Researchers are making great strides in understanding how concussions and repeated hits to the head impact the brain and how traumatic brain injuries such as chronic traumatic encephalopathy can affect health over time. To help you protect your family's health and safety, we've collected some of the most recent concussion research in one convenient place. If you have kids who play sports such as football, soccer or ice hockey, participate in competitive cheerleading or are physically active, you'll want to read this.
Concussion numbers have been underestimated.
Perhaps the most significant finding is from the CDC, which found that the number of concussions reported annually is underestimated. The study allowed high school students to anonymously self-report the number of concussions they had suffered in the previous 12 months.
- In 2017, an estimated 2.5 million high school students reported having had at least one concussion
- Reasons why the actual number of concussions go unreported:
- 40% of students said they hid their injury from coaches, parents and teammates to avoid negative consequences, such as loss of playing time
- Students may not recognize or remember that they experienced a concussion
- Concussion statistics gathered from
- ERs miss concussions treated outside of hospitals
- High school trainer reports miss concussions sustained outside of school-based activities
- Both sources miss unreported and medically untreated concussions
The bottom line is that a lot of kids are experiencing concussion symptoms and not recognizing or reporting them. Read Signs of a Concussion: What You Need to Know to find out how to spot a potential brain injury. Let your kids know how important it is to their health and their future to talk with you about any injuries or unusual symptoms they may have.
How to know when a head injury needs emergency care.
Gan Su, DO, an emergency medicine physician at Medical City Arlington, says you should go immediately to the ER if your child suffers a head injury that includes:
- Any kind of blunt force trauma or fall without wearing a helmet
- Altered mental state
- Loss of consciousness
Chronic traumatic encephalopathy can develop without concussions and in younger athletes.
A study published in Brain: a Journal of Neurology found that repeated hits to the head — hits that did not cause a concussion — can cause chronic traumatic encephalopathy (CTE). CTE is a debilitating brain disease typically associated with professional football players.
Khang Tran, MD, chief medical officer at Medical City Plano, told NBC/DFW Channel 5, “We thought in the past, in order to get CTE, you have to have repetitive concussions, but this study showed you don’t have to have repetitive concussions to get CTE. You can have sub-concussive hits and over a long period of time you can get CTE.”
Researchers also found CTE began to form in athletes as young as 17 years old.
Another study suggests that waiting until kids are 12 or older before letting them play sports in which they may experience severe or repetitive head hits (specifically, youth tackle football) may prevent an earlier onset of CTE symptoms by an average of 13 years.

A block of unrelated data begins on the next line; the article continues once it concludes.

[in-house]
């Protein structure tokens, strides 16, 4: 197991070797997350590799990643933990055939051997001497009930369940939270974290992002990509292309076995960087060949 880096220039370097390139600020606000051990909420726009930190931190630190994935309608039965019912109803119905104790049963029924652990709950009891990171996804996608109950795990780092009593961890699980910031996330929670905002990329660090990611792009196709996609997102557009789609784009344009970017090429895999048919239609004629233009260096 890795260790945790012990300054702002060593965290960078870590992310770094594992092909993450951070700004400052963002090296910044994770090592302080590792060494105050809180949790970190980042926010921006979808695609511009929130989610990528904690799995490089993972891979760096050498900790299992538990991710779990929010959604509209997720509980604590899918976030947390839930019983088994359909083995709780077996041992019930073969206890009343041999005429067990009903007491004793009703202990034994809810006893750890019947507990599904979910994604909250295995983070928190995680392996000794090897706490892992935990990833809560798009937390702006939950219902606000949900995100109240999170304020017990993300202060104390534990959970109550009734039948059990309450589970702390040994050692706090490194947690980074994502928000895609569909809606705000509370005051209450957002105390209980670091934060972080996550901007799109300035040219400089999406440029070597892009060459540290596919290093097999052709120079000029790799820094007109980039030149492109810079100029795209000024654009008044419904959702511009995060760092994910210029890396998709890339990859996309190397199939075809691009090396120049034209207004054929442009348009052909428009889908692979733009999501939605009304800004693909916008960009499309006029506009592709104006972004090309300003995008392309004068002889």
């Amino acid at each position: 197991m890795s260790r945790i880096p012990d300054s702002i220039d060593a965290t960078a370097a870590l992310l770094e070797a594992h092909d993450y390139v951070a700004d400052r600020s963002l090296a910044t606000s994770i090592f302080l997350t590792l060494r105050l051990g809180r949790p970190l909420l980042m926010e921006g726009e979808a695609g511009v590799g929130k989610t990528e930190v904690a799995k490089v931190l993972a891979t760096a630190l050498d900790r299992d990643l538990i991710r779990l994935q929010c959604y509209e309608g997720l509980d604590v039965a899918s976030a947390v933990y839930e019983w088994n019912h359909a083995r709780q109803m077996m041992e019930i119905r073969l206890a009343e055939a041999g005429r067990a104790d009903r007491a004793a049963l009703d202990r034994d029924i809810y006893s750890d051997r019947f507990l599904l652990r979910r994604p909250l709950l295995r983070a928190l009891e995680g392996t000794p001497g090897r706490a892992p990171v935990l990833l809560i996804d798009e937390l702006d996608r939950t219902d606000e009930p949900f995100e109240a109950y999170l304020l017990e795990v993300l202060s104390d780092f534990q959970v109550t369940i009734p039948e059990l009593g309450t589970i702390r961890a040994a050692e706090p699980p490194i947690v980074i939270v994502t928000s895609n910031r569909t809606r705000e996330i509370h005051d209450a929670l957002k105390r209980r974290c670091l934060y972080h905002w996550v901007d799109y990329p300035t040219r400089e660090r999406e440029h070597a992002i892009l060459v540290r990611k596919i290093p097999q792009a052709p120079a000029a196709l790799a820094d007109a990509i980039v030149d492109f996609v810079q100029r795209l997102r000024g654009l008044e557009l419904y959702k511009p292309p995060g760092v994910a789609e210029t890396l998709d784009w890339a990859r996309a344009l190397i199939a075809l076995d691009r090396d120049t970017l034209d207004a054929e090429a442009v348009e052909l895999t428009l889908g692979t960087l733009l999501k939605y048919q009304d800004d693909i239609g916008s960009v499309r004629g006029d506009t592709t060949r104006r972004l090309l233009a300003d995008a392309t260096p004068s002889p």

In addition to CTE, concussions raise risk for a number of other neurodegenerative diseases.
While CTE has been linked to cognitive deficits, dementia and Alzheimer's disease, a study by the American Academy of Neurology found that mild traumatic brain injury, even a single mild concussion, may increase risk for Parkinson's disease.
Another study by the University of California at San Francisco found that risk for developing dementia more than doubles following a concussion.
New understanding of concussions may lead to better helmets.
Researchers are getting closer to understanding what actually happens to the brain during a concussion, thanks to a bioengineer at Stanford University. He and his colleagues outfitted Stanford football players with mouth guards equipped with accelerometers and gyroscopes. They found that during impact, the deepest parts of the brain oscillate (or ring, like a bell) at different frequencies, causing stretching and shearing of brain tissue.
The most severe damage occurs at lower frequencies, so researchers propose that better helmets could be designed to dampen those lower-frequency vibrations.
Mind games following a concussion could be beneficial.
Current guidelines for patients suffering from traumatic brain injuries recommend complete physical and mental rest until symptoms subside. But a new Southern Methodist University pilot study of athletes with concussions found that a simple cognitive task as early as four days after injury activated the region that improves memory function and may help prevent depression and anxiety — two hallmarks of concussion.
For fast, emergency care when you need it most, look to one of our many Medical City ER locations across North Texas. With average wait times posted online, if you do have an emergency, you can spend less time waiting and more time on the moments that matter most.